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Franco

[frang-koh; Spanish frahng-kaw] /ˈfræŋ koʊ; Spanish ˈfrɑŋ kɔ/
noun
1.
Francisco (Francisco Paulino Hermenegildo Teódulo Franco-Bahamonde"El Caudillo") 1892–1975, Spanish military leader and dictator: chief of state 1939–47; regent of the kingdom of Spain 1947–75.
Related forms
Francoism, noun
Francoist, noun

Franco-

1.
a combining form representing French, or France:
Francophile; Franco-Prussian.
Origin
< Medieval Latin Franc(us) a Frank, a Frenchman + -o-
Dictionary.com Unabridged
Based on the Random House Dictionary, © Random House, Inc. 2014.
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British Dictionary definitions for Franco

Franco

/ˈfræŋkəʊ; Spanish ˈfraŋko/
noun
1.
Francisco (franˈθisko), called el Caudillo. 1892–1975, Spanish general and statesman; head of state (1939–1975). He was commander-in-chief of the Falangists in the Spanish Civil War (1936–39), defeating the republican government and establishing a dictatorship (1939). He kept Spain neutral in World War II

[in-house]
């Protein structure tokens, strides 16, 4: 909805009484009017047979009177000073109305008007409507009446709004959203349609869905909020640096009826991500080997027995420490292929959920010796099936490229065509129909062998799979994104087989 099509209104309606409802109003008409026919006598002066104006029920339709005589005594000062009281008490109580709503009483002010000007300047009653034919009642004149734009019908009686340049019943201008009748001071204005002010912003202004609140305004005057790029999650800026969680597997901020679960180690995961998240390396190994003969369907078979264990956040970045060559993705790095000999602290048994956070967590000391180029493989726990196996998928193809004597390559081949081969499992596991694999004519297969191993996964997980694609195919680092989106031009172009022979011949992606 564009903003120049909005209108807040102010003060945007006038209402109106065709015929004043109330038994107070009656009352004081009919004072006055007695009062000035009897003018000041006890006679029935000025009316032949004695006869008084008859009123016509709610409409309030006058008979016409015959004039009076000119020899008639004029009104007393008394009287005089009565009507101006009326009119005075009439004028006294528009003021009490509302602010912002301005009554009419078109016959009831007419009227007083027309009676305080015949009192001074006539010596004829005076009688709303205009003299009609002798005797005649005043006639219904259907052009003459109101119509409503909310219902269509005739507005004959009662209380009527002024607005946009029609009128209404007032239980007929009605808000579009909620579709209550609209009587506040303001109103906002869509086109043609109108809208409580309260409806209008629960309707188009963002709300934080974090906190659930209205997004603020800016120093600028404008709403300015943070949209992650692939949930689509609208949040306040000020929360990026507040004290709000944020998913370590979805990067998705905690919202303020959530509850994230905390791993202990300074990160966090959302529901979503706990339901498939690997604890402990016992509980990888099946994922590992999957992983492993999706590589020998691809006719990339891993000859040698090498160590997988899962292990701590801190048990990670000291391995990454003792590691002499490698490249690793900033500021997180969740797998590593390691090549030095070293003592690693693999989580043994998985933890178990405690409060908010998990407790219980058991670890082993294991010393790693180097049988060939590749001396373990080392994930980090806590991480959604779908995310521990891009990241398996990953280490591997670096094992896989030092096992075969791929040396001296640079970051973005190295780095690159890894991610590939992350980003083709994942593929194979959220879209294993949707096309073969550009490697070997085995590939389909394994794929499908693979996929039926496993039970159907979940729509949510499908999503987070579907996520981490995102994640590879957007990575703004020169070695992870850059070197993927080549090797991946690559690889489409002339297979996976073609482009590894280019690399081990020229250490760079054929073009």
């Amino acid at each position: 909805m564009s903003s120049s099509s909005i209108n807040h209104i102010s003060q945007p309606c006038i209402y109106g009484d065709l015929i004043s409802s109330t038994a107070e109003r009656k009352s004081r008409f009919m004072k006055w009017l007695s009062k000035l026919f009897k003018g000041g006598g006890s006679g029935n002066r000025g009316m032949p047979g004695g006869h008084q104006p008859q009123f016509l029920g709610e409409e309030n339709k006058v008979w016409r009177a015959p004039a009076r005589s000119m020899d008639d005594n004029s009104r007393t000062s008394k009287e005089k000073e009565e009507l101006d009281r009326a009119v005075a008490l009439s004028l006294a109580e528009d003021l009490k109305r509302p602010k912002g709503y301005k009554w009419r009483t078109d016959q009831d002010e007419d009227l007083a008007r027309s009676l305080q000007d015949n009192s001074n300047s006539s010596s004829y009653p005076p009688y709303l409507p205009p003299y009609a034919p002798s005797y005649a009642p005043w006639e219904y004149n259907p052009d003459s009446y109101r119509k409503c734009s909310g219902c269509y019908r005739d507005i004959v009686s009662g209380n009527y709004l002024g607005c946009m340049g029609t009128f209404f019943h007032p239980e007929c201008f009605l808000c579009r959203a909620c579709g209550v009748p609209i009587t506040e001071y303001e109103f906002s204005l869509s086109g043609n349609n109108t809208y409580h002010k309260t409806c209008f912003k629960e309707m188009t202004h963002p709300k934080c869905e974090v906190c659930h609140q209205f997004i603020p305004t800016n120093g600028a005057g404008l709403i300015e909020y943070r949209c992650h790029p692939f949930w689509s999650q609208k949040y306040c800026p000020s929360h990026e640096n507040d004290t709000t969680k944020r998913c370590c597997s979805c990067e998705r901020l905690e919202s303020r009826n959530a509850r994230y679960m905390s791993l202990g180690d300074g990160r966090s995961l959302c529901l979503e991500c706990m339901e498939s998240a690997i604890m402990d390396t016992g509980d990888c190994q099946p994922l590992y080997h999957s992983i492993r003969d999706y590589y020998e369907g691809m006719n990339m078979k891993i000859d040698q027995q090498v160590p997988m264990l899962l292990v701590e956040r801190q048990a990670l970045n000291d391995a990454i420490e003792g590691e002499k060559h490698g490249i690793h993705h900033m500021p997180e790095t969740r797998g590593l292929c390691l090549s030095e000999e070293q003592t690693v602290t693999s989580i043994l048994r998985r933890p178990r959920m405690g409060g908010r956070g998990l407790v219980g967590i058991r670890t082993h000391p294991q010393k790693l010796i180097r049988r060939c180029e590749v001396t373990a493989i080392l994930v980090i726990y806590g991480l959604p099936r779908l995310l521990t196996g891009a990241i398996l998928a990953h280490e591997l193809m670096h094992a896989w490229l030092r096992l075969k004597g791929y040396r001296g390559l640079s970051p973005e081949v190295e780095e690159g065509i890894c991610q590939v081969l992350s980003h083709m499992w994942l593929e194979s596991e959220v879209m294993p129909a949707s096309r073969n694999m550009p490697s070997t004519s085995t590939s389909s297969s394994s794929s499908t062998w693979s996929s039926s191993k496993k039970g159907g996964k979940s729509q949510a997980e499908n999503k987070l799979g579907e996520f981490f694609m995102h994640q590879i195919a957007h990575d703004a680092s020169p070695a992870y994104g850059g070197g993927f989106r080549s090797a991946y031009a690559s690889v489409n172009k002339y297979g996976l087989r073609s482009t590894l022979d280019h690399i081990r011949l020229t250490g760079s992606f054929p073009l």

Franco-

/ˈfræŋkəʊ-/
combining form
1.
indicating France or French Franco-Prussian
Word Origin
from Medieval Latin Francus, from Late Latin: Frank
Collins English Dictionary - Complete & Unabridged 2012 Digital Edition
© William Collins Sons & Co. Ltd. 1979, 1986 © HarperCollins
Publishers 1998, 2000, 2003, 2005, 2006, 2007, 2009, 2012
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Word Origin and History for Franco
Franco-
"French," from M.L. comb. form of Franci the Franks, hence, by extension, the French (see frank). Used in forming English compound words from early 18c. Francophobia (1887) was earlier in Eng. than Francophile (1889).
Online Etymology Dictionary, © 2010 Douglas Harper
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